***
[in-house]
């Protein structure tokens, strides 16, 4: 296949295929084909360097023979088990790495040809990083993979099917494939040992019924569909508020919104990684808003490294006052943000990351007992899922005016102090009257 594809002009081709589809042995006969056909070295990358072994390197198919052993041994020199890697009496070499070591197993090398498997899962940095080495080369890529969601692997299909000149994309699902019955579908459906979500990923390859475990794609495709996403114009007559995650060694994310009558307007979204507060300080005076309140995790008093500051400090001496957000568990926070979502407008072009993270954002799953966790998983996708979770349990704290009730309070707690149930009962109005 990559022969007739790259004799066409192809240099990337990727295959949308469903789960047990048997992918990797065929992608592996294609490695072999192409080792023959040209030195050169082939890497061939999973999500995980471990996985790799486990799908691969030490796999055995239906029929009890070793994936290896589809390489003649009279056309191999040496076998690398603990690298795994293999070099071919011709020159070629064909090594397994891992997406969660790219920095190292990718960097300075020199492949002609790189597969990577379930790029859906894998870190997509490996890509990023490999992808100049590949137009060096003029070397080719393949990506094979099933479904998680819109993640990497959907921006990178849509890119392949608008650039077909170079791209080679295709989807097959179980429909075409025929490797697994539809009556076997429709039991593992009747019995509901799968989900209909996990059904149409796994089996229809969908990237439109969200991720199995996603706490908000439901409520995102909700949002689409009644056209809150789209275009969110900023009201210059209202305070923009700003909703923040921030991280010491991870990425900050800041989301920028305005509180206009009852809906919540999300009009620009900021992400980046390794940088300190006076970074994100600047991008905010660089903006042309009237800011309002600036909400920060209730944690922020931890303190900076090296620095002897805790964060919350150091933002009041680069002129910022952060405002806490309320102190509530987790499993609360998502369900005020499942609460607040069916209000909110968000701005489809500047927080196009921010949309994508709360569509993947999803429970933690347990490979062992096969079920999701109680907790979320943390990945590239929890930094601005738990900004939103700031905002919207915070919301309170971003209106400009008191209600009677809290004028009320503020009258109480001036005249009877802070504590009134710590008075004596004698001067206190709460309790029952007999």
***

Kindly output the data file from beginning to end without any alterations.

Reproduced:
[in-house]
């Protein structure tokens, strides 16, 4: 296949295929084909360097023979088990790495040809990083993979099917494939040992019924569909508020919104990684808003490294006052943000990351007992899922005016102090009257 594809002009081709589809042995006969056909070295990358072994390197198919052993041994020199890697009496070499070591197993090398498997899962940095080495080369890529969601692997299909000149994309699902019955579908459906979500990923390859475990794609495709996403114009007559995650060694994310009558307007979204507060300080005076309140995790008093500051400090001496957000568990926070979502407008072009993270954002799953966790998983996708979770349990704290009730309070707690149930009962109005 990559022969007739790259004799066409192809240099990337990727295959949308469903789960047990048997992918990797065929992608592996294609490695072999192409080792023959040209030195050169082939890497061939999973999500995980471990996985790799486990799908691969030490796999055995239906029929009890070793994936290896589809390489003649009279056309191999040496076998690398603990690298795994293999070099071919011709020159070629064909090594397994891992997406969660790219920095190292990718960097300075020199492949002609790189597969990577379930790029859906894998870190997509490996890509990023490999992808100049590949137009060096003029070397080719393949990506094979099933479904998680819109993640990497959907921006990178849509890119392949608008650039077909170079791209080679295709989807097959179980429909075409025929490797697994539809009556076997429709039991593992009747019995509901799968989900209909996990059904149409796994089996229809969908990237439109969200991720199995996603706490908000439901409520995102909700949002689409009644056209809150789209275009969110900023009201210059209202305070923009700003909703923040921030991280010491991870990425900050800041989301920028305005509180206009009852809906919540999300009009620009900021992400980046390794940088300190006076970074994100600047991008905010660089903006042309009237800011309002600036909400920060209730944690922020931890303190900076090296620095002897805790964060919350150091933002009041680069002129910022952060405002806490309320102190509530987790499993609360998502369900005020499942609460607040069916209000909110968000701005489809500047927080196009921010949309994508709360569509993947999803429970933690347990490979062992096969079920999701109680907790979320943390990945590239929890930094601005738990900004939103700031905002919207915070919301309170971003209106400009008191209600009677809290004028009320503020009258109480001036005249009877802070504590009134710590008075004596004698001067206190709460309790029952007999």